- Identification of characteristics/features of successful projects
Attainment of Scottish Government targets
257. Many of the targets set for the project were not fully achieved. This was mainly due to the delay in getting all the facilities in place and a lack of resources, i.e. staff, to undertake the work needed.
258. The table below summarises progress towards the yearly targets set for the project by the Scottish Government.
Table 15: Dumfries House - Food Learning Centre Progress towards achieving targets
|Nursery, Primary and Secondary school programme pilots established||Limited to a handful of nursery, Eco-groups, one primary, one secondary and one special needs class.||Achieved|
|Taste Ayrshire Family Tour and Exploring Food Event held||Achieved. No detail provided on footfall.||Achieved|
|Secondary School Food Explorers programme established in partnership with RHET||Programme outlined, but not implemented.||Not achieved|
|Website development of content and resources||Initial content uploaded. But resources still to be created and made available.||Work still on-going|
|Educational programme rollout to all schools within 30 miles of Dumfries House||Roll-out first within 15 miles radios, which slowly expanded. But unclear the scope or speed of expansion.||Partially achieved|
|All lessons plans, resource and support materials developed and available||Some resources available, but no clear indication of the content or scope of these.||Partially achieved|
|Annual Food Education Conference held||A decision was made to change the format of this, to provide more tailored workshops to schools instead. A revised programme still to be visualised.||Not achieved|
|CPD programme rollout - 600 teachers to attend||Each school attending sent the core teaching staff to attend a one evening twilight induction, awareness and CPD session, where they go through what their children will experience.||Achieved|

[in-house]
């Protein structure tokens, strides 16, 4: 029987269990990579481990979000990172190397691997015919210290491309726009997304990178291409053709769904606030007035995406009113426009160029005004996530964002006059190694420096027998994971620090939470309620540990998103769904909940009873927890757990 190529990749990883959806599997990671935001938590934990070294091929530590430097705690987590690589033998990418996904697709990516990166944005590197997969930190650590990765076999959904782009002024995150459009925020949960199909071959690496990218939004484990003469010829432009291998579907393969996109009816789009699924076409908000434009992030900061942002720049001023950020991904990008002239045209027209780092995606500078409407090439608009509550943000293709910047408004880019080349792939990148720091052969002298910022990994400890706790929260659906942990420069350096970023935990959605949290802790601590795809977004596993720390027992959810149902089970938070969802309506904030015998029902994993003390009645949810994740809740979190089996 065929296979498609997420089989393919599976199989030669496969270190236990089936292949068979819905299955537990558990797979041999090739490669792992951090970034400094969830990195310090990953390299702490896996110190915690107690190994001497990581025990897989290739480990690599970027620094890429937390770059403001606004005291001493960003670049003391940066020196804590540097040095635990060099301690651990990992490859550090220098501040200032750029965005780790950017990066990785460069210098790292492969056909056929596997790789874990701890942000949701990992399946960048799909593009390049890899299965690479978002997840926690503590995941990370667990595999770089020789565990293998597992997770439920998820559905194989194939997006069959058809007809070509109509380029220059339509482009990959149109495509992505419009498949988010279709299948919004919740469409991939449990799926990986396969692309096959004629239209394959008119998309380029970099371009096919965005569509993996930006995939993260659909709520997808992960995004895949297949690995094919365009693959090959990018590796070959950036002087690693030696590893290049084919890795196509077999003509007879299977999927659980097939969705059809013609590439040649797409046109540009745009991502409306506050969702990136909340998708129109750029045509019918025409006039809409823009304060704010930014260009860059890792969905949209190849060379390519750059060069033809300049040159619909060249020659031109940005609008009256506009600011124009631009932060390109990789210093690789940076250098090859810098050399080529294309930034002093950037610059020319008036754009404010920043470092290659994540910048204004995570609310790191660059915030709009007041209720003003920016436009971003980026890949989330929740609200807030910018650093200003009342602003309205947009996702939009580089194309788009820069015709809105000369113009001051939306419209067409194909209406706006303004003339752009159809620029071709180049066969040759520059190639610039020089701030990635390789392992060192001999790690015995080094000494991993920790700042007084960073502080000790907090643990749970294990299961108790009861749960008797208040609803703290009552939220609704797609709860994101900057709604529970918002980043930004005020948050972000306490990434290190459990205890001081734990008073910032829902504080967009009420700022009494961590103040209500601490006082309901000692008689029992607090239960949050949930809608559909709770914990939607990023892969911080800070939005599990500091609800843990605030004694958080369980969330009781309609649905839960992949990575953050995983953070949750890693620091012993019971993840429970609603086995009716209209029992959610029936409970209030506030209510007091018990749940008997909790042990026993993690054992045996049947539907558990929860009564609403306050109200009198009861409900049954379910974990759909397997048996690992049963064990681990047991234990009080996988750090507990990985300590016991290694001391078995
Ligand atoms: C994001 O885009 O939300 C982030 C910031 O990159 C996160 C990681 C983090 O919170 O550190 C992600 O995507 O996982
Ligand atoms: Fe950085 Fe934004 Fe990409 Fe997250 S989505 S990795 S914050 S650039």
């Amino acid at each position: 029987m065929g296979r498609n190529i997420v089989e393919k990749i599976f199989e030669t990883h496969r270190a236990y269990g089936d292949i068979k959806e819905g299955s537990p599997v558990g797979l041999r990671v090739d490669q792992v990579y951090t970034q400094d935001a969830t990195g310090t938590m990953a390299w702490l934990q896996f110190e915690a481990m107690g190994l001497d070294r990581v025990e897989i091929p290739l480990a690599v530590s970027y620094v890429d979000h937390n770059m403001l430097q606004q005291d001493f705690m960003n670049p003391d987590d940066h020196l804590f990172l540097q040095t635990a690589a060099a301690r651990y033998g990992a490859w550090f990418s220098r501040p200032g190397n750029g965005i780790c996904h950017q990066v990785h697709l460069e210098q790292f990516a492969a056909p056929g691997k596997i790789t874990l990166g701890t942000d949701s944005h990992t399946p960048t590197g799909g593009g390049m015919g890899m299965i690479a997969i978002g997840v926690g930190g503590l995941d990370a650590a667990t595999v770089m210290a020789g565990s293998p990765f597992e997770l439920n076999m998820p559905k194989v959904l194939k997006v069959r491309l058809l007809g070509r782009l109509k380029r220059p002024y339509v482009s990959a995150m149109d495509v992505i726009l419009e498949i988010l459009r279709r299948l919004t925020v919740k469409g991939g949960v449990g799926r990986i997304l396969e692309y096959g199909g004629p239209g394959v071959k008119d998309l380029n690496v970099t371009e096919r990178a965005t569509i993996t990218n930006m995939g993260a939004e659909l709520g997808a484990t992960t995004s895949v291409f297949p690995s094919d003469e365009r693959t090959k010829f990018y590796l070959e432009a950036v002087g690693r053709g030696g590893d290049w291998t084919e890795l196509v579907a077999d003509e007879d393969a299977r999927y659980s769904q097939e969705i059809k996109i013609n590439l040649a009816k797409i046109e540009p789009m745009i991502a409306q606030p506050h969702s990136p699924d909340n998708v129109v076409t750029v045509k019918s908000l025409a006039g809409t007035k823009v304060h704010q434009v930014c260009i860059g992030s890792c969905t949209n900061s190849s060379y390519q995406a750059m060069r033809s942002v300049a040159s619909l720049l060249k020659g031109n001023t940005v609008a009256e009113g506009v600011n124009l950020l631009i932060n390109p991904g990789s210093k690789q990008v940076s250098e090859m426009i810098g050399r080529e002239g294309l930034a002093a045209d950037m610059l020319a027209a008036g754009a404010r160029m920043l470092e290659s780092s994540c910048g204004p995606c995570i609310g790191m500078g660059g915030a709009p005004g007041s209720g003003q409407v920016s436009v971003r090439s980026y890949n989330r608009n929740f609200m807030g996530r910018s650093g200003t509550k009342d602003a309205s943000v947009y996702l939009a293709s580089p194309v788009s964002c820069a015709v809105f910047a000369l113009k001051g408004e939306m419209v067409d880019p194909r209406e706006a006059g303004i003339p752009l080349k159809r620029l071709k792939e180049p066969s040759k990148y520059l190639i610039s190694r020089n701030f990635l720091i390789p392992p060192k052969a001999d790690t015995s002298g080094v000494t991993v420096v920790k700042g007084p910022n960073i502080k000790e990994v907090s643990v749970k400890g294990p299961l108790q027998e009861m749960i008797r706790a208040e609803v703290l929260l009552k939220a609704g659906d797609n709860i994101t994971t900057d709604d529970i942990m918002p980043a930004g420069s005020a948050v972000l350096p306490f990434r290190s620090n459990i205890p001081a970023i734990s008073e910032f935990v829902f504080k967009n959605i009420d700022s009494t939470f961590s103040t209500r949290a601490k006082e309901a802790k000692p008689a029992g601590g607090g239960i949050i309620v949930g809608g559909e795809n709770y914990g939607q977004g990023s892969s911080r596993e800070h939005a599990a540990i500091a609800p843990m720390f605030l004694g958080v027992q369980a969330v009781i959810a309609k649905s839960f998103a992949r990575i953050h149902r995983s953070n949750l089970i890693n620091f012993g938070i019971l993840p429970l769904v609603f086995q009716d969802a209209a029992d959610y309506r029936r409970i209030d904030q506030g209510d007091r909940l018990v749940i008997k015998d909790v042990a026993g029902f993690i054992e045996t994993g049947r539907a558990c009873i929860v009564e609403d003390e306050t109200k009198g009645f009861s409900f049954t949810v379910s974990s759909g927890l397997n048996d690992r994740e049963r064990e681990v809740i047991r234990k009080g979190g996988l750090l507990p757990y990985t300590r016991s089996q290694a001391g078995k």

|At least 18,000 children to have participated in an educational visit||Self-reported calculation by Dumfries House calculates that the target of at least 18,000 pupils was achieved. However, it should be pointed out the lack of robust evidence to back the claim.||Partially achieved|
|Annual Food Education conference held and delivered in partnership with other organisations||Not pursue due to changes in plans. The idea of more tailored workshops is still to be materialised.||Not achieved|
|Educational Programme has proven national reach||Majority of students from Ayrshire. Courses were so well received that were quickly booked by those in the locality. Work in progress to expand reach.||Not achieved|
|Celebrity Chef Competition and visit held||'The Great Scottish Frozen Dessert Challenge' - approximately 60 schools took part with the majority using the resource as a class activity.||Achieved|
259. While the project did not meet some of its targets, it engaged in a range of other activities which included, working with the Royal Horticultural Society on the 'Edible Food Garden' programme and with Cordia on the 'Class Roots' programme (which is run by Glasgow City and Renfrewshire councils).
Achievement of project aims
260. The overall aim of the Dumfries House Food Learning centre to become a national centre of food education excellence is still to be achieved.
261. While the project endeavours to succeed as a centre for excellence, its services are currently focused in its surrounding areas. The project reported that accessibility to the facilities was the main challenge encountered by schools, with many schools lacking the resources to transport children to the centre or being restricted due to the length of time it could take to do a round trip to the centre.
262. However, for schools that took part in the project's activities, feedback appeared to be positive - with a range of programmes and activities in place to suit different needs and requirements.
263. The main challenges the project faced in delivering its targets include:
- Limited availability of facilities and staff - which meant that systems were not fully up and running by the time the programme started in 2012.
- Poorer reach than expected - due in part to not having fully functioning facilities to work from.